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Adventures in food for curious cooks.

Beer-Simmered Beef and Gruyere Casserole


Beer-Simmered Beef and Gruyere Casserole

Lynley Jones

Ground beef and Swiss chard simmered together in beer, then combined with gruyere cheese in a casserole topped with breadcrumbs and more cheese. 

Serves 5-7


Beer-Simmered Beef and Gruyere Casserole made in the Adventure Kitchen.

1/2 pound pipe rigate pasta noodles (see notes)

2 Tablespoons unsalted butter

1/2 cup breadcrumbs (see notes)

Olive oil

1 1/2 pounds ground beef, 85% lean

Coarse salt

1 cup yellow onion, diced

2 garlic cloves, minced

2 bunches Swiss chard

1 12-ounce bottle lager-style beer (see notes)

8 ounces gruyere cheese, shredded


Pipe rigate pasta in the Adventure Kitchen.

1. Set a large pot of water on the stove over high heat to bring to a boil for the pasta. When boiling, salt the water generously then cook the pasta until al dente (it will absorb liquid in the casserole and continue to cook later, so don't overcook it).

2. Meanwhile, remove the stems from the chard leaves, and tear the leaves into large pieces (about 2 inches in diameter). Swish the torn leaves in a large bowl of cold water to wash away any dirt or grit (you may need to change the water a couple of times depending on how much dirt your chard had to begin with). When washed, allow the chard to sit in the final water bath until you're ready for it.

3.  Melt the butter over medium heat. Once the foam has begun to subside, stir in the breadcrumbs and 1/2 teaspoon of the salt (or half as much if using table salt). Continue to stir with a wooden spatula and toast the breadcrumbs to a golden brown color, about 5 minutes. Remove from heat.

4. Preheat the oven to 425 degrees with the rack in the middle position. In a separate large pot, warm 2 Tablespoons of the oil over medium-high heat. Add the ground beef and 1/2 teaspoon salt (or half as much if using table salt) and brown the meat, breaking up large clumps, for 8-10 minutes.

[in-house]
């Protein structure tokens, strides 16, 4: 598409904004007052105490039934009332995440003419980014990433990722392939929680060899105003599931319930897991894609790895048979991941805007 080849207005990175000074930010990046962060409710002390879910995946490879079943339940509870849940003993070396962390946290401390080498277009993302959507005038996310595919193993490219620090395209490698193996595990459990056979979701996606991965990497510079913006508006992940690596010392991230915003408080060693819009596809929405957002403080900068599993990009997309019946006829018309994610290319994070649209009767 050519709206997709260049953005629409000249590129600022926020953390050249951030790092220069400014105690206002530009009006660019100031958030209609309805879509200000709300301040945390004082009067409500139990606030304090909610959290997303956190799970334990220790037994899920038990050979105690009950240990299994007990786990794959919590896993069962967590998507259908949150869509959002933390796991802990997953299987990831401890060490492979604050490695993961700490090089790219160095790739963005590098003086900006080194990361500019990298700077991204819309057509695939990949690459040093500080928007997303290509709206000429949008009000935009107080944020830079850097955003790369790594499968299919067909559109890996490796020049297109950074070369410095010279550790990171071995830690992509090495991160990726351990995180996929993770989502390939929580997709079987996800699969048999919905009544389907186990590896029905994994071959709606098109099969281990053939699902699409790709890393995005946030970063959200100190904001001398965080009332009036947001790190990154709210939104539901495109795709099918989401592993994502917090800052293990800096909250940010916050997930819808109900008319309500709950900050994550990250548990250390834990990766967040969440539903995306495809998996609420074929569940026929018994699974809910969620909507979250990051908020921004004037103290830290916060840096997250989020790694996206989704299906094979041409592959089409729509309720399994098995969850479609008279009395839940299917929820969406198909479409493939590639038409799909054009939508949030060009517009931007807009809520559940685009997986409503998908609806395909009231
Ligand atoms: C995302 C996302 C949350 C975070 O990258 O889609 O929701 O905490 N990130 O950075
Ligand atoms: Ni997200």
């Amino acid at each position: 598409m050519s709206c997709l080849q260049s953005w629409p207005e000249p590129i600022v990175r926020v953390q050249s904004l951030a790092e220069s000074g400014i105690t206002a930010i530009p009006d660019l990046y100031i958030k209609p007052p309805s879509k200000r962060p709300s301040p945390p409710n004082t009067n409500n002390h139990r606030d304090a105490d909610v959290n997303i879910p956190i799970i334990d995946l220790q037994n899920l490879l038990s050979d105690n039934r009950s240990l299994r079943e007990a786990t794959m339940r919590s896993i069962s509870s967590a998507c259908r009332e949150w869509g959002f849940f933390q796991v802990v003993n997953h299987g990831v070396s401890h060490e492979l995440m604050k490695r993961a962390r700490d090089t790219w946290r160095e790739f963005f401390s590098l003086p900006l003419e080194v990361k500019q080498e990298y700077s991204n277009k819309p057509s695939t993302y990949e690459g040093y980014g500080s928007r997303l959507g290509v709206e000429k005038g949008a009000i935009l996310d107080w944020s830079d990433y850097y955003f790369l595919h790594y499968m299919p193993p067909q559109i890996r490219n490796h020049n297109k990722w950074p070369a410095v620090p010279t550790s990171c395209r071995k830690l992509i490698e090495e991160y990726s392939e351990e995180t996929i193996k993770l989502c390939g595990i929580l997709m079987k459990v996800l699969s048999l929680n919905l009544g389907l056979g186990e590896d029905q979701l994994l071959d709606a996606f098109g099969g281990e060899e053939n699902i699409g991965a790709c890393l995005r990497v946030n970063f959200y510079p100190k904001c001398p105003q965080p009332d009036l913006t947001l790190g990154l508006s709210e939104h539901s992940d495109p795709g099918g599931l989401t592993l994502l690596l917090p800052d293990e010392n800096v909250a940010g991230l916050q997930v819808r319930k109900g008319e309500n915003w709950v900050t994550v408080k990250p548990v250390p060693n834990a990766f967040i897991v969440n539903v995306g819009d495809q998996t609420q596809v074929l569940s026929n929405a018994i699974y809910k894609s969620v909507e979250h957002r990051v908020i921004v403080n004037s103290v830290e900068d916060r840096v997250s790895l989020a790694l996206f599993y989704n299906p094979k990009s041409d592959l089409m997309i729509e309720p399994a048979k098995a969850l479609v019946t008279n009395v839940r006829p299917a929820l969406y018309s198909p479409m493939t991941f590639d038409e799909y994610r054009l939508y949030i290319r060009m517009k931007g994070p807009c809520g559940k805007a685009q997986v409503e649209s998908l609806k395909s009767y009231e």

5. Turn the heat to medium and add the onions to the meat along with another Tablespoon of oil. Saute the mixture for about 5 minutes, until the onions are soft and beginning to turn golden. Add the garlic and saute briefly, just until fragrant. 

6. A handful at a time, lift the chard leaves out of the water, briefly letting most of the water drip back into the bowl, then stir them into the meat mixture. Let the chard simmer in the meat mixture for about 5 minutes with the lid askew. Turn the heat to high and pour in the bottle of beer. Bring to a boil and let it reduce by about half as it boils, about 8 minutes, stirring occasionally. Remove from heat and stir in half the cheese (reserve the rest of the cheese for the top of the casserole). Stir until the cheese is completely melted and evenly incorporated into the mixture.

7. Stir the pasta into the meat sauce, then pour the mixture into a large baking dish. Scatter the remaining cheese over the top, then sprinkle breadcrumbs evenly over the casserole. Bake for about 10 minutes, until the cheese is melted and the casserole is bubbling. 


This recipe makes a large casserole which could probably feed 6 people as a dinner. This would also be perfect to bring to a potluck or a football-watching party, as it serves a lot and really sticks to your ribs. But if you're cooking for a smaller group, or don't have a large baking dish, you can easily cut this in half.

I love the pipe rigate noodles for this! They have a big opening on one end and a narrowed opening on the other, so they are great at trapping all those juicy bits of ground beef inside the noodles. But I'm not sure whether they're easy to find everywhere. So if not, look for a pasta that is a similar size, with some sort of opening or nooks and crannies to hold all the yummy bits. If you end up going with something small like elbow macaroni, you'll likely need to use more than the half-pound called for here.

I used homemade breadcrumbs from a stale baguette for this. This is my usual breadcrumb situation - I find myself with uneaten stale parts of a baguette, so I break them into chunks, whir them around in my food processor, and voila, I have breadcrumbs! And a clear conscience. All at the same time. I stash the breadcrumbs in the freezer for some future use (the conscience, on the other hand, I enjoy immediately). 

I'm not familiar enough with store-bought breadcrumbs to know how they would work here. If you don't have homemade breadcrumbs, my advice would be to skip them rather than sub store-bought. And I wouldn't use panko crumbs here; I think they're just too big and in-your-face for this. UPDATE 10/9/18: I made this with storebought breadcrumbs! They were fine, but they have such a factory-perfect consistency to them (unlike my homemade breadcrumbs) that they were pretty unremarkable in this dish. The next time I make this, I’ll leave them out.

I created this recipe using Victoria, a light-flavored lager-style beer that was everywhere during my recent trip to Mexico. The idea is to use a beer that gives the dish a hint of beer flavor without taking over.